Keep an eye on crude oil’s impact on freight costs
You may remember when freight rail costs went crazy back in 2014 due to the sharp increase in domestic U.S. crude oil production. As we reported back then: “U.S. crude oil production has surged since 2012, when fracking and other new drilling technologies opened (or reopened) previously unreachable domestic oil fields. In 2012, production reached 2.38 billion barrels, a record broken the next year when production rose over 14 percent, to 2.72 billion barrels. And through July 2014, crude oil production was 15 percent higher than that period in 2013. This level of production is more than our oil pipelines can handle, so petroleum producers have turned to rail transportation, severely increasing competition for the limited supply of U.S. railcars. Grain processors and exporters must increasingly delay shipments or try to find space in our nearly overloaded fleet of trucks and barges.”
Fast forward to 2018: U.S. crude oil production is breaking records. Production last year totaled 3.4 billion barrels, and production during Jan-Feb this year was up an estimated 14 percent year over year. EIA is projecting daily production this year to average 10.3 million barrels per day, smashing 1970’s previous record of 9.6 million barrels per day. Since 2014, U.S. pipeline capacity has increased, reducing the demand on our rail infrastructure. In 2014, for example, 382 million barrels of crude oil were moved by rail, and rail movement remained high, at 319 million barrels, in 2015. However, in 2016, crude oil rail shipments dropped sharply and remained low during most of 2017—but recent months have shown a distinct uptrend.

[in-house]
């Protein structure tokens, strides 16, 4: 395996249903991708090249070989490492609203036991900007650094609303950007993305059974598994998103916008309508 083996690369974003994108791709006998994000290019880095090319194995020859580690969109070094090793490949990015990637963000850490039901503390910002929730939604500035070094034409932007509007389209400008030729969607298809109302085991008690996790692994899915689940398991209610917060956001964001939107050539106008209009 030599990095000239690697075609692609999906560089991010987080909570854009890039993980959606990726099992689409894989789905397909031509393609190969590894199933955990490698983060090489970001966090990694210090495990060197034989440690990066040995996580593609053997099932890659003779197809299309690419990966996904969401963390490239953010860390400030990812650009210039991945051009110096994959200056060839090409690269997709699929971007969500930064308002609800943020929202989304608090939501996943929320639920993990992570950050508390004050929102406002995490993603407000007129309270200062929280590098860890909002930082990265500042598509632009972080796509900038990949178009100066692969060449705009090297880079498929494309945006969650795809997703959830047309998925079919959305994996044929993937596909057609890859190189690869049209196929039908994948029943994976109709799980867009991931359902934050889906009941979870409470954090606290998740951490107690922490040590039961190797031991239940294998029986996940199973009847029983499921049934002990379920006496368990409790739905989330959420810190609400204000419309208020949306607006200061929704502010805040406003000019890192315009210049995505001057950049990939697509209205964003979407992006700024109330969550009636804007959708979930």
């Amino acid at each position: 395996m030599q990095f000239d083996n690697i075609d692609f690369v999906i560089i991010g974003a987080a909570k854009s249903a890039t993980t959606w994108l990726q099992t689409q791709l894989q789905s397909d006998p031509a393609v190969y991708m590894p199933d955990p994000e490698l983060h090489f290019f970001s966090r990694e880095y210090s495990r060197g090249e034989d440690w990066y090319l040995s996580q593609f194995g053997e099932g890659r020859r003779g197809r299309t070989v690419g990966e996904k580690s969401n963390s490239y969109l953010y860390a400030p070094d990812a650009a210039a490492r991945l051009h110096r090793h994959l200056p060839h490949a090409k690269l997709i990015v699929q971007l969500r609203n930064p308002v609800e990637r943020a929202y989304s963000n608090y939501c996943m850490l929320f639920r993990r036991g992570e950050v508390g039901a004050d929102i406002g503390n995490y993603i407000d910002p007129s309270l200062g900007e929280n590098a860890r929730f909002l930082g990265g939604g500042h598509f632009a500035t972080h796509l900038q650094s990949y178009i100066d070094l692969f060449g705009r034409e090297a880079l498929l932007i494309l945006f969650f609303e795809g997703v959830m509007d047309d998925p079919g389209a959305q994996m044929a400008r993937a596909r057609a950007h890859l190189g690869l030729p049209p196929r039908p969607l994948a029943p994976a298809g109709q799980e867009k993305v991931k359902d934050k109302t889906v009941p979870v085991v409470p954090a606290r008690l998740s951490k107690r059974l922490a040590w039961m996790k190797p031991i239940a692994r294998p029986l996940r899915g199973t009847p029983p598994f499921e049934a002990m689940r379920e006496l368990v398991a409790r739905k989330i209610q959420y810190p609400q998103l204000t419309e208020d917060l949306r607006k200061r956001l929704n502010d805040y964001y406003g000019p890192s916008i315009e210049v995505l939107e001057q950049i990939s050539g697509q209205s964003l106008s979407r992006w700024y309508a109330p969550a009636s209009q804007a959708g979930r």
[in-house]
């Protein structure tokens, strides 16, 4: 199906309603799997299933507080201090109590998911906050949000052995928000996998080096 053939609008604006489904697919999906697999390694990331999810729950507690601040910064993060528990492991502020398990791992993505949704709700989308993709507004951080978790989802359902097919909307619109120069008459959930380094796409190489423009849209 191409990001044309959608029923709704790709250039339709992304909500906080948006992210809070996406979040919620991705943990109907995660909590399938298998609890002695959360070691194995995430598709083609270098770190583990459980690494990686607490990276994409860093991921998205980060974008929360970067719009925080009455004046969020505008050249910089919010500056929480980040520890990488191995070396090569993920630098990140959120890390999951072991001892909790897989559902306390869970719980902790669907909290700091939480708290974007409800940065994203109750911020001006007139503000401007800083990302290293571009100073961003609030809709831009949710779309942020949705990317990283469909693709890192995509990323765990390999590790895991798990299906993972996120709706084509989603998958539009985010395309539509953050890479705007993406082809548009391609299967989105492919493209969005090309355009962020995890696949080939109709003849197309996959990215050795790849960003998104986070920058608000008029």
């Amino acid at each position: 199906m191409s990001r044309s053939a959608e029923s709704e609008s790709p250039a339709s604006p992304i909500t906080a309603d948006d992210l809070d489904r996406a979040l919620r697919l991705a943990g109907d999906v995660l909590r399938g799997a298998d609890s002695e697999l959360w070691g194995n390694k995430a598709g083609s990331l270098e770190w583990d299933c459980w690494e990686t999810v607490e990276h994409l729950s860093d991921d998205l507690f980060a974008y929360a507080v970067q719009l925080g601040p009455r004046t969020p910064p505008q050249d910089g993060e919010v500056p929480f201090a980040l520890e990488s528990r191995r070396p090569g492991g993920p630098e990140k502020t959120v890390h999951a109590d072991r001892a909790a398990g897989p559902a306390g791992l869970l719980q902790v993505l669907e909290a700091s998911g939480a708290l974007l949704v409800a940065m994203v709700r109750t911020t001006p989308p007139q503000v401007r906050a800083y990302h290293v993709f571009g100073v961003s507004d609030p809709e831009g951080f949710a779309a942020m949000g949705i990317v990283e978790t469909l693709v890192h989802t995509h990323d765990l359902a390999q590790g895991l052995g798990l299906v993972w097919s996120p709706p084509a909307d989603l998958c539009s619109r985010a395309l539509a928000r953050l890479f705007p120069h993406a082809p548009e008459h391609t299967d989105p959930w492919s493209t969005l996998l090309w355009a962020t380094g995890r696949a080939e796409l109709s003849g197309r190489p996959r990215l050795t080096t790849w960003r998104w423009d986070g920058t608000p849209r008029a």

Will we see a return of spillover freight woes for ag commodities as large corn and soybean crops vie with crude oil for railcars and trucks? Growers in Canada are already sounding the alarm, telling legislators they are having trouble moving grains and oilseeds to port because “resurgent extractive industry activity has increased demand for limited rail cars, locomotives, and conductors,” according to USDA. The cost of transporting U.S. grain by rail has already increased slightly from last year, according to USDA data, and truck and barge costs have increased even more sharply. Transportation management will be critical this year and into 2019.
Truck, train, & barge cost fluctuation vs. U.S. crude oil production
Source: USDA, EIA
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